The Rhode Island Division of Planning released its draft 2014 Rail Plan last week and East Greenwich was mentioned as a possible site for a future commuter rail station. However, town officials were hesitant about such a outcome.
The study, which can be found here, looks at all rail in Rhode Island. Once adopted, it would replace the 1993 rail plan.
With regard to commuter rail, the study notes the “feasibility and costs of extending commuter rail service to five additional stations.” Those locations would be the existing Westerly and Kingston Amtrak stations, and sites in Cranston, East Greenwich and West Davisville (Quonset).
The Massachusetts MBTA expanded commuter rail service to Warwick and Wickford Junction in 2012. However, the draft plan notes that the Massachusetts MBTA would probably not be involved in the expansion.
“Phase II service would most likely provide intrastate service to the existing and added stations within Rhode Island and not MBTA service to Boston,” the report reads in Chapter 6. “The study is also looking into potential connections to Connecticut’s Shoreline East commuter service.”
MBTA spokeswoman Kelly Smith said the transit agency had not been approached about expanding service in Rhode Island.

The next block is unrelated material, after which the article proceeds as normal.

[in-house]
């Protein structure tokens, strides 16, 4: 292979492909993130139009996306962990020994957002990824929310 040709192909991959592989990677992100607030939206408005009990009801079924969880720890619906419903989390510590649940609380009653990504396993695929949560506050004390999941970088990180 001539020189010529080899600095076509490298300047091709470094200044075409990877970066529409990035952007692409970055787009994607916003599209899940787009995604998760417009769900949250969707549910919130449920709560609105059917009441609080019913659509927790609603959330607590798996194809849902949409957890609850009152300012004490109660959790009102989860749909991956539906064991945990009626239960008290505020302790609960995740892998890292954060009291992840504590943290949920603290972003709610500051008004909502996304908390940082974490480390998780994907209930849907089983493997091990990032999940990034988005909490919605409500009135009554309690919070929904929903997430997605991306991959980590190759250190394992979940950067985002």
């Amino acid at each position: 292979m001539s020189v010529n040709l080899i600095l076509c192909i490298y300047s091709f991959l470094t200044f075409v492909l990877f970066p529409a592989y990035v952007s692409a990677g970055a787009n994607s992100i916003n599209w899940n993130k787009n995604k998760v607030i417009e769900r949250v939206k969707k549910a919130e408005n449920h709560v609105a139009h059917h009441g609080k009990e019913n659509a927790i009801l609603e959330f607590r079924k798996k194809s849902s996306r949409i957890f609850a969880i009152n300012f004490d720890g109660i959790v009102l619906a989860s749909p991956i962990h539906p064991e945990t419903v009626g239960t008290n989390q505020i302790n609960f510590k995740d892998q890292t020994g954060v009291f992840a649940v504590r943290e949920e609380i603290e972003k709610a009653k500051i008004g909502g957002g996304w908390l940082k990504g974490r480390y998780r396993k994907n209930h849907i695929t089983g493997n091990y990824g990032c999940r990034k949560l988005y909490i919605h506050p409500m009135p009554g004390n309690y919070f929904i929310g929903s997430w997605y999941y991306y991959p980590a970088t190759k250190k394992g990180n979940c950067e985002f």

“The Phase II study they refer to is the current effort to assess potential ridership, cost-effectiveness, physical constraints to station and parking development, etc., for possible rail stops in Cranston, EG and West Davisville,” explained East Greenwich Town Planner Lisa Bourbonnais. “I don’t know what the timeline on that assessment is or when the final report will be done but I frankly don’t expect great outcomes for EG. Without any additional investment from MBTA, if Rhode Island is left to its own resources, I’m not sure we could stack up on a priority list with West Davisville, which would serve Quonset, the State’s largest employment hub.”
Town Council President Michael Isaacs said any move to put a commuter rail station in East Greenwich would need to a complete review before going forward.
“It’s something that’s been studied and recommended in the past and it’s something we should continue to look at to see what the benefits would be to the town,” said Isaacs. But he added, “I think it’s so far off I’m not sure as a practical matter there’s anything to be done.”
The station outlined there would be bounded by Rocky Hollow Road to the north, the Maskerchugg River to the south, Greenwich Blvd. to the west and Amtrak to the east.